The Minister for Housing, Local Government and Heritage, Darragh O’Brien TD, has announced €82.8m in funding for seven regeneration projects in the Western investment region of Galway, Mayo and Roscommon.
The projects are being funded under ‘Call 2’ of the Urban Regeneration and Development Fund (URDF). The URDF part-funds projects aimed at enhancing urban areas to make them more attractive places in which to live, work, visit and invest. The four local authorities, which will deliver these multi-annual projects, will receive this funding.
The projects for which URDF support have been approved are:
- Galway City Council Transport Connectivity Project (Galway City Council) – €40.30m
- Galway Public Spaces and Streets Project (Galway City Council) – €8.64m
- Galway Innovation and Creativity District (Galway City Council) – €4.3m
- Oranmore Railway Station (Galway County Council) – €9.28m
- Castlebar Historic Core Reactivation Initiative Project (Mayo County Council) – €8.53m
- Castlebar Military Barracks Project (Mayo County Council) – €2.5m
- Roscommon Town Centre-Putting the Spokes back into the Hub (Roscommon County Council) – €9.20m
The department will now contact the local authorities on the next steps regarding funding. The projects announced today will augment the existing pipeline of 87 URDF-supported projects across the country for which just under €300m has already been allocated. Today’s announcement brings the total approved URDF funding for this investment region to €101.55m to date. Details of the remaining provisional funding allocations for URDF projects in other Project Ireland 2040 investment regions, not already announced, will be announced next week.
All selected projects support the National Planning Framework’s ‘national strategic outcome’ of compact growth, a particular focus of the second call for URDF proposals. The URDF aims to facilitate a greater proportion of residential and commercial development, supported by infrastructure, services and amenities, within the existing built-up areas of larger urban settlements.
“This funding will support projects in the West that will enhance quality of life for many people. The projects are all about making these areas even more attractive places in which to live, work, visit and invest.”
“The projects I’m announcing today contain a mix of aims, all supporting the Government’s national planning objectives. Galway’s projects will result in more sustainable transport and compact growth in the city and will provide new opportunities for residential and employment growth. These projects will also help the city transition to a low-carbon future. The projects for the city’s Innovation and Creativity District and for Oranmore will enable future development and opportunities in these areas.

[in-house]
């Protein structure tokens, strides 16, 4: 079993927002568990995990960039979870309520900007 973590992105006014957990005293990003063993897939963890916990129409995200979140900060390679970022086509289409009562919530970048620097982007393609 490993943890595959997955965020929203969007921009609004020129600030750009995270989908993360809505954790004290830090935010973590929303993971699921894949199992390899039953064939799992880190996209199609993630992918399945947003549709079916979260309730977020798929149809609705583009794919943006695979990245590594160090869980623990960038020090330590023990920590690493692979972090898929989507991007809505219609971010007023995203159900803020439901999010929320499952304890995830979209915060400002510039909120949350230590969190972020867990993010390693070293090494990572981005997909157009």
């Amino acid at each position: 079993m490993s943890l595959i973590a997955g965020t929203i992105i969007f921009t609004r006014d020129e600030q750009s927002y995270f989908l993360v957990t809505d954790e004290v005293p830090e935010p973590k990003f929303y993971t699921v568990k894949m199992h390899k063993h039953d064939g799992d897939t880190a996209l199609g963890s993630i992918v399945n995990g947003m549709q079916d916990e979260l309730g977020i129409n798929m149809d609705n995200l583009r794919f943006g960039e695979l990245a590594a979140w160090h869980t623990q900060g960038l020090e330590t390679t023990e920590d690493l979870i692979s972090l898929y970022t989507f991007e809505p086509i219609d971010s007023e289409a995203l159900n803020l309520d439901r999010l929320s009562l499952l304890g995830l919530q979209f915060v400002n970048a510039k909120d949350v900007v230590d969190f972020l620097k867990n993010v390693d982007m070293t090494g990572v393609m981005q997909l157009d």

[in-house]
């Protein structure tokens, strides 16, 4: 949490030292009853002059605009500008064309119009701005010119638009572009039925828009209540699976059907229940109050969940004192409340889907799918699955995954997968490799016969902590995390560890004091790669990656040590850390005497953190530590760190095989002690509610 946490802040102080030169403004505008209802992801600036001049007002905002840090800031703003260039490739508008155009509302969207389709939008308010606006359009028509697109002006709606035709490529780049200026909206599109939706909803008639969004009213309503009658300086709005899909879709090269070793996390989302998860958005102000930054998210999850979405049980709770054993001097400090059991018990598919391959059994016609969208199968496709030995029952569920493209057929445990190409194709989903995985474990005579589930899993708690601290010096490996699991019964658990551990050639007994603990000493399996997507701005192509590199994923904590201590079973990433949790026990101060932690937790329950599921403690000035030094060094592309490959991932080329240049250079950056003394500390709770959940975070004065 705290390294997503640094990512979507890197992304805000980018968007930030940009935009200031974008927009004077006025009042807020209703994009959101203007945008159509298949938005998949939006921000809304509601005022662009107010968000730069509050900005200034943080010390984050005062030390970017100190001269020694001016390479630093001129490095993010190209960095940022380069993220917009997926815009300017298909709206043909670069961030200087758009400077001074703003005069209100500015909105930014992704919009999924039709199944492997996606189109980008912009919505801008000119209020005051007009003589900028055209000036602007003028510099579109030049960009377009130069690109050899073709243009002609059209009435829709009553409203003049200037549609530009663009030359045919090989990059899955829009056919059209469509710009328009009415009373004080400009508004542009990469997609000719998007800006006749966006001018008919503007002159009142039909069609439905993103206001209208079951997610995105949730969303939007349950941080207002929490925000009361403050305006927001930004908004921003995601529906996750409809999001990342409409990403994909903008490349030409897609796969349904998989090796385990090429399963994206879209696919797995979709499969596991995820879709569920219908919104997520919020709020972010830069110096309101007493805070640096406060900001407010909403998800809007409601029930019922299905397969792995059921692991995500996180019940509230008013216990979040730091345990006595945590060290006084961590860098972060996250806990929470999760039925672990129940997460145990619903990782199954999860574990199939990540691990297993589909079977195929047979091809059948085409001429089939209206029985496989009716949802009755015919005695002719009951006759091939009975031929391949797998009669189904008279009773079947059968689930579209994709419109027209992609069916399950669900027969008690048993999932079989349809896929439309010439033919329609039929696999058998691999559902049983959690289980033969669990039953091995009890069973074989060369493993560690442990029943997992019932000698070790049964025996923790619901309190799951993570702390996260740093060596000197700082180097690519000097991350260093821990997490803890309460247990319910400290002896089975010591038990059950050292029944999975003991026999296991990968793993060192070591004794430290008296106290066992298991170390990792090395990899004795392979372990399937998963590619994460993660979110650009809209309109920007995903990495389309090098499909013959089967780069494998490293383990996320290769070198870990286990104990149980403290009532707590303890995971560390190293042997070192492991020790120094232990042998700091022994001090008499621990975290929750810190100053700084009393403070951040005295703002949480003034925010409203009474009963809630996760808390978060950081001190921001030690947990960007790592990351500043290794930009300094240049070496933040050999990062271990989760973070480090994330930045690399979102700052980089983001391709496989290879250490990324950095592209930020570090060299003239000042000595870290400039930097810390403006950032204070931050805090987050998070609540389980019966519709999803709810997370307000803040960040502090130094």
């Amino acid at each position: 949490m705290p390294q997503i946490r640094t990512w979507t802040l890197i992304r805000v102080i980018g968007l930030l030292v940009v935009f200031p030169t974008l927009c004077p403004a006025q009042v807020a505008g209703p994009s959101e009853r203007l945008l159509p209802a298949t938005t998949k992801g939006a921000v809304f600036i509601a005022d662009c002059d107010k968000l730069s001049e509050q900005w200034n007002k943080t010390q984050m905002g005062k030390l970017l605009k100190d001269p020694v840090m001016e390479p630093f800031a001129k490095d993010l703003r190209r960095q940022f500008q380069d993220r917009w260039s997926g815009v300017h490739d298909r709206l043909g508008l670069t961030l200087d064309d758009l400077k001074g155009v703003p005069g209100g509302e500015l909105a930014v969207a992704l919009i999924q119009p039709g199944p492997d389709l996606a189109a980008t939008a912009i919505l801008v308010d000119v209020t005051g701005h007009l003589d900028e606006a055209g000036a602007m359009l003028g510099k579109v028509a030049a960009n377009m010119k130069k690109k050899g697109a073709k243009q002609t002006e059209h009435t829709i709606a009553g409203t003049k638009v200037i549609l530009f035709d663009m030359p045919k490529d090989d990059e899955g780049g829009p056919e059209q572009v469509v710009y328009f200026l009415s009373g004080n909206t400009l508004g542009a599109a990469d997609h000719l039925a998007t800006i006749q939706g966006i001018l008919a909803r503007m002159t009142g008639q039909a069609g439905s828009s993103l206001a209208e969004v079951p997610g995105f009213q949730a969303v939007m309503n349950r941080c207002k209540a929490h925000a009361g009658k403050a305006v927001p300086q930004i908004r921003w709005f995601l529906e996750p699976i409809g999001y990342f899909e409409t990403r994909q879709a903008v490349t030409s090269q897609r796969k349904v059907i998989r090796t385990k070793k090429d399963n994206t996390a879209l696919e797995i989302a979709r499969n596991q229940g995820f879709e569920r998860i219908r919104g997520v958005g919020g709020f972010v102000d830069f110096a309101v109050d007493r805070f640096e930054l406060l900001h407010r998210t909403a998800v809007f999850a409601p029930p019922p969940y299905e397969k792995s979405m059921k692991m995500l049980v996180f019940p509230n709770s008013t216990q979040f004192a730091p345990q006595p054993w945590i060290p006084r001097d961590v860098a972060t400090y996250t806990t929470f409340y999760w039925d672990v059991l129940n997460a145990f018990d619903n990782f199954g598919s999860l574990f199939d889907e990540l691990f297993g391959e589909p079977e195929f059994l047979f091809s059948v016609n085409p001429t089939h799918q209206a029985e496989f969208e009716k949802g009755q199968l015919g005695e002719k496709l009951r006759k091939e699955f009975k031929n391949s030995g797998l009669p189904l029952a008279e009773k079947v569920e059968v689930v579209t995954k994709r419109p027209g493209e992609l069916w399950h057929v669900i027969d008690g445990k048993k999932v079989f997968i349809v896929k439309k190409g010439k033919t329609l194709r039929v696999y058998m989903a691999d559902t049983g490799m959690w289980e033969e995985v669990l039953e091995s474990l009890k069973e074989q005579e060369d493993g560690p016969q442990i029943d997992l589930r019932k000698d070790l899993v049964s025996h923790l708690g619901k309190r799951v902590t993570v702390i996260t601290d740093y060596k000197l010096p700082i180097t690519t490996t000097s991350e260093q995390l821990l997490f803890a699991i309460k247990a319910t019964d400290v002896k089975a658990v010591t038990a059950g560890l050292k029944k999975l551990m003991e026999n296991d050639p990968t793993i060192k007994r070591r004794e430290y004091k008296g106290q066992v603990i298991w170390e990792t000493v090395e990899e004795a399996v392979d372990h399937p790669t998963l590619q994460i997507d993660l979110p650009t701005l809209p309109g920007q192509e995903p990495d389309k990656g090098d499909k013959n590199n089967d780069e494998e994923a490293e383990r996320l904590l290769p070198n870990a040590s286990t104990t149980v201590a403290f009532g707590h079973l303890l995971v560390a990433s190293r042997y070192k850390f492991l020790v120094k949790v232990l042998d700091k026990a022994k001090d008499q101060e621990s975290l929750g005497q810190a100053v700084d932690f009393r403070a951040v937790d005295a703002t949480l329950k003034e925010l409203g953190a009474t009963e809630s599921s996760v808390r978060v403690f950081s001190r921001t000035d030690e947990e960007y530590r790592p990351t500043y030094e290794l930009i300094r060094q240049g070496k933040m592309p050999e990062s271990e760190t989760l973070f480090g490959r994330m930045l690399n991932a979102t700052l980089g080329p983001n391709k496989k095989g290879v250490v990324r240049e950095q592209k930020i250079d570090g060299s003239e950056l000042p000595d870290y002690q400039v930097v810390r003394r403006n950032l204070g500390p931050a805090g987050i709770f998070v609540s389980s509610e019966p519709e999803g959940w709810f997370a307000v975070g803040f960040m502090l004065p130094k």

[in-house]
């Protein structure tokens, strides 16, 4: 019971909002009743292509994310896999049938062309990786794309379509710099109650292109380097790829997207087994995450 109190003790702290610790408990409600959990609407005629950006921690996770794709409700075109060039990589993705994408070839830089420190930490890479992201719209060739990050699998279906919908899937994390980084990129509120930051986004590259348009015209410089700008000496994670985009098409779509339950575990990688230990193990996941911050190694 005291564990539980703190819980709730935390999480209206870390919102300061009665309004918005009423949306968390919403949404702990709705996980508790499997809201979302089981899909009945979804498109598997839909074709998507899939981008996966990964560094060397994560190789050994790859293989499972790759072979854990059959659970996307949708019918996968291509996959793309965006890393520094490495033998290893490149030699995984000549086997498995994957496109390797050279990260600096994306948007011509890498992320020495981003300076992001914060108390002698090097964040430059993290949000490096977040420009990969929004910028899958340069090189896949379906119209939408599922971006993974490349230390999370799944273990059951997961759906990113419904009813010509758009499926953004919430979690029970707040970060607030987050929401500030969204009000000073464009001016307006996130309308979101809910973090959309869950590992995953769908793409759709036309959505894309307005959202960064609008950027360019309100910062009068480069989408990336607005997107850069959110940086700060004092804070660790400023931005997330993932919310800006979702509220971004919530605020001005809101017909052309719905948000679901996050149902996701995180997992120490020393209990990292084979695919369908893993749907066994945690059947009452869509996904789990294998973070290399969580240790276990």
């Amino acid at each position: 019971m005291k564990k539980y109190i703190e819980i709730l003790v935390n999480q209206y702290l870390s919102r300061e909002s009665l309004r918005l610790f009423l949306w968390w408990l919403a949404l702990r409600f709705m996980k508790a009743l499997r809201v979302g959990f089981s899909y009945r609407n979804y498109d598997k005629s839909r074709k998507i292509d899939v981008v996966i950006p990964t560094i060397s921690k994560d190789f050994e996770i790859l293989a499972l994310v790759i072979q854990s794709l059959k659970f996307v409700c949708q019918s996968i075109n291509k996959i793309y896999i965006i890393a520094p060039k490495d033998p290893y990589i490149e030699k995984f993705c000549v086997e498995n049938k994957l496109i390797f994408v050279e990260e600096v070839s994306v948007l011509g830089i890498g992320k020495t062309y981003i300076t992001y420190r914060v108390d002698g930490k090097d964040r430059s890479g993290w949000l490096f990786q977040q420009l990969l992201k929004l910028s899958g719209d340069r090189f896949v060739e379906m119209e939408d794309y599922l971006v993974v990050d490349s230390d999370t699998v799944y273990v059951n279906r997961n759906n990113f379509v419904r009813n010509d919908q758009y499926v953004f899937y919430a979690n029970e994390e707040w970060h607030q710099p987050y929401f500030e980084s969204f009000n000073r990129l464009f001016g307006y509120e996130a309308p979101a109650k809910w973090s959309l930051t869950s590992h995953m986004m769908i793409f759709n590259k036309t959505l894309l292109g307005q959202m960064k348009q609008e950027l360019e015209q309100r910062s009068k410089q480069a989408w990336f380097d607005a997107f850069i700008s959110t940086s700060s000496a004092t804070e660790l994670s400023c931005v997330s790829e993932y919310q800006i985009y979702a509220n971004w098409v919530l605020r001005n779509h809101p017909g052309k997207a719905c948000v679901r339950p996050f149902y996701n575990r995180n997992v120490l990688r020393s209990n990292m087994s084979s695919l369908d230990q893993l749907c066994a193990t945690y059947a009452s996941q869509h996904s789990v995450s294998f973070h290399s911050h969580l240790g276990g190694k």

“Castlebar will see significant transformation through the Historic Core Project. It will provide new opportunities for the town, for innovation, and, through the public realm and urban core works, for those who work, live and visit the town.
The multi-faceted project in Roscommon Town, with its emphasis on placemaking and infrastructure, will bring added vibrancy. The creation of pedestrian and cycle routes will help create a low-carbon in the future. Overall, I believe this funding can be a catalyst for regeneration, development and growth. It will also provide much-needed economic stimulus and job creation in the West as our economy emerges from the depths of the pandemic.”
Minister O’Brien added: “Compact growth was the focus of this round of URDF funding. The projects the Government is funding are geared towards sustainable growth of our urban settlements, supported by jobs, houses, services and amenities, as envisaged by the National Planning Framework. As well as compact growth, the fund supports our other national planning aims. In that sense the URDF is a unique approach to Government funding. Whilst many Government-funded programmes are for specific types of projects, the URDF funds a diverse set of integrated projects with integrated aims. I look forward to working with Galway City, and Galway, Mayo and Roscommon County Councils to progress these important projects.”
The Minister concluded: “I understand there will be some disappointment in terms of projects which were unsuccessful and my Department will engage with local authorities and provide feedback in respect of unsuccessful proposals.”
The projects were chosen after a rigorous assessment process, overseen by a project advisory board consisting of Government departments, State agencies and national and international experts in areas such as building, architecture and planning. In total, the department received 76 project proposals. Each local authority submitted at least one application. Today’s announcement honours the Programme for Government commitment to continue the URDF.